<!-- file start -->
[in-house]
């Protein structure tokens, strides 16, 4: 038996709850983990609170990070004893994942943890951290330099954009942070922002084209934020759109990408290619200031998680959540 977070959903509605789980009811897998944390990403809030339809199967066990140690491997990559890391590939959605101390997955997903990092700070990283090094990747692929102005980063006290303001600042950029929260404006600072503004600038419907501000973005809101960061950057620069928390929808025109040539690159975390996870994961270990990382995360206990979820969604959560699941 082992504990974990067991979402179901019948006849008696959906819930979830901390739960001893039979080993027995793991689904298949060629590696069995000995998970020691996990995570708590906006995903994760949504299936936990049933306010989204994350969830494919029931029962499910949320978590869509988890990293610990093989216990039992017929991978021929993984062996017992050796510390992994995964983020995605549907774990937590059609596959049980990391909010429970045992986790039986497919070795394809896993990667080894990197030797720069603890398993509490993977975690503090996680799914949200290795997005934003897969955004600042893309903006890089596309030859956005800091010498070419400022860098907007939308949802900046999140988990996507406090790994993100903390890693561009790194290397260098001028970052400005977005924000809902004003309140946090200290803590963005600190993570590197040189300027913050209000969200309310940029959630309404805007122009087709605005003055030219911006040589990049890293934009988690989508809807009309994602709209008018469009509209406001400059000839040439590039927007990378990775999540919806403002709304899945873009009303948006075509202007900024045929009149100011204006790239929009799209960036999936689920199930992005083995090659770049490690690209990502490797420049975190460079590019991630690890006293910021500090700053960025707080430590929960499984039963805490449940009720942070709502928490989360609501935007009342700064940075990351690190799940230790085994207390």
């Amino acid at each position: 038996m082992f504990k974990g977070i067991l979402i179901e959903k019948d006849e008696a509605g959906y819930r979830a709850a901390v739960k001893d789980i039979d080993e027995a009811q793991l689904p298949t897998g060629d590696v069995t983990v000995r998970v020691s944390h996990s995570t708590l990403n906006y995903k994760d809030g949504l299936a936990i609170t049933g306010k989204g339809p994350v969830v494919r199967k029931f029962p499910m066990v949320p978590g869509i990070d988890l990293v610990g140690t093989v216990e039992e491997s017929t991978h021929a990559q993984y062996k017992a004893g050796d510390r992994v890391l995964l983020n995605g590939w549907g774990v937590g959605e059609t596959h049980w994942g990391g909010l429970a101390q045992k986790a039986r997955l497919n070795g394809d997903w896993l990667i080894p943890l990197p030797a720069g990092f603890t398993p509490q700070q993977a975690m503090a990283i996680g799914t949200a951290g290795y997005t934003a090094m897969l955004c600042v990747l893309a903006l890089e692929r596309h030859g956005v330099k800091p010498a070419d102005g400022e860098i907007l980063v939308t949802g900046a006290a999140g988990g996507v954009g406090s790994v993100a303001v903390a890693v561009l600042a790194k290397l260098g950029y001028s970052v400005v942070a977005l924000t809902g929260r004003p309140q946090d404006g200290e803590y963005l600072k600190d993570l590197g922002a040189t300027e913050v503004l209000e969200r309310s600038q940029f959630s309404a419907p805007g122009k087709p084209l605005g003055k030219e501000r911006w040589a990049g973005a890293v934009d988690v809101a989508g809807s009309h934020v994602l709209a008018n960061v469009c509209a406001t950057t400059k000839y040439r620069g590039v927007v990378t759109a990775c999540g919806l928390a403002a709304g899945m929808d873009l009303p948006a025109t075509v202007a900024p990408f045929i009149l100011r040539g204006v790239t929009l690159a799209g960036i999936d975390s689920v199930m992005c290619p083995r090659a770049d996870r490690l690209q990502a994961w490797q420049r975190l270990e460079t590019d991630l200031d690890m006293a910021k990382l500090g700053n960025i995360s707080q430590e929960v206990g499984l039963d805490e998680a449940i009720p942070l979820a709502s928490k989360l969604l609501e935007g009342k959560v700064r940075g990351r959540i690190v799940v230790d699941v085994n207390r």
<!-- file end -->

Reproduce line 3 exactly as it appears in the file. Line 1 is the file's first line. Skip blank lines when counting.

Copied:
């Amino acid at each position: 038996m082992f504990k974990g977070i067991l979402i179901e959903k019948d006849e008696a509605g959906y819930r979830a709850a901390v739960k001893d789980i039979d080993e027995a009811q793991l689904p298949t897998g060629d590696v069995t983990v000995r998970v020691s944390h996990s995570t708590l990403n906006y995903k994760d809030g949504l299936a936990i609170t049933g306010k989204g339809p994350v969830v494919r199967k029931f029962p499910m066990v949320p978590g869509i990070d988890l990293v610990g140690t093989v216990e039992e491997s017929t991978h021929a990559q993984y062996k017992a004893g050796d510390r992994v890391l995964l983020n995605g590939w549907g774990v937590g959605e059609t596959h049980w994942g990391g909010l429970a101390q045992k986790a039986r997955l497919n070795g394809d997903w896993l990667i080894p943890l990197p030797a720069g990092f603890t398993p509490q700070q993977a975690m503090a990283i996680g799914t949200a951290g290795y997005t934003a090094m897969l955004c600042v990747l893309a903006l890089e692929r596309h030859g956005v330099k800091p010498a070419d102005g400022e860098i907007l980063v939308t949802g900046a006290a999140g988990g996507v954009g406090s790994v993100a303001v903390a890693v561009l600042a790194k290397l260098g950029y001028s970052v400005v942070a977005l924000t809902g929260r004003p309140q946090d404006g200290e803590y963005l600072k600190d993570l590197g922002a040189t300027e913050v503004l209000e969200r309310s600038q940029f959630s309404a419907p805007g122009k087709p084209l605005g003055k030219e501000r911006w040589a990049g973005a890293v934009d988690v809101a989508g809807s009309h934020v994602l709209a008018n960061v469009c509209a406001t950057t400059k000839y040439r620069g590039v927007v990378t759109a990775c999540g919806l928390a403002a709304g899945m929808d873009l009303p948006a025109t075509v202007a900024p990408f045929i009149l100011r040539g204006v790239t929009l690159a799209g960036i999936d975390s689920v199930m992005c290619p083995r090659a770049d996870r490690l690209q990502a994961w490797q420049r975190l270990e460079t590019d991630l200031d690890m006293a910021k990382l500090g700053n960025i995360s707080q430590e929960v206990g499984l039963d805490e998680a449940i009720p942070l979820a709502s928490k989360l969604l609501e935007g009342k959560v700064r940075g990351r959540i690190v799940v230790d699941v085994n207390r």